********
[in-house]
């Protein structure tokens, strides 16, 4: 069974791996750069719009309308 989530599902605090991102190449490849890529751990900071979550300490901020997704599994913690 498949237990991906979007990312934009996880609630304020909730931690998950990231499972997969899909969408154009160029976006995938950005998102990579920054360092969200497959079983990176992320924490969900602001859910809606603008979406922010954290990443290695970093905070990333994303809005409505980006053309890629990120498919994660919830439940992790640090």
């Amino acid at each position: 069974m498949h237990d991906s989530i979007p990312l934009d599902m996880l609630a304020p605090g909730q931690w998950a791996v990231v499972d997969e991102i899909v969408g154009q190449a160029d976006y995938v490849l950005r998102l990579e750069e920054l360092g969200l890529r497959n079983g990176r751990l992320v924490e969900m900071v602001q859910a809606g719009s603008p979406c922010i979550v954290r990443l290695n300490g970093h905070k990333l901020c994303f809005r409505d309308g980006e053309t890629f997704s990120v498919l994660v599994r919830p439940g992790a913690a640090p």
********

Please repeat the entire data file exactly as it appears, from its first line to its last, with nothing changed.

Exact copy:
[in-house]
């Protein structure tokens, strides 16, 4: 069974791996750069719009309308 989530599902605090991102190449490849890529751990900071979550300490901020997704599994913690 498949237990991906979007990312934009996880609630304020909730931690998950990231499972997969899909969408154009160029976006995938950005998102990579920054360092969200497959079983990176992320924490969900602001859910809606603008979406922010954290990443290695970093905070990333994303809005409505980006053309890629990120498919994660919830439940992790640090």
């Amino acid at each position: 069974m498949h237990d991906s989530i979007p990312l934009d599902m996880l609630a304020p605090g909730q931690w998950a791996v990231v499972d997969e991102i899909v969408g154009q190449a160029d976006y995938v490849l950005r998102l990579e750069e920054l360092g969200l890529r497959n079983g990176r751990l992320v924490e969900m900071v602001q859910a809606g719009s603008p979406c922010i979550v954290r990443l290695n300490g970093h905070k990333l901020c994303f809005r409505d309308g980006e053309t890629f997704s990120v498919l994660v599994r919830p439940g992790a913690a640090p």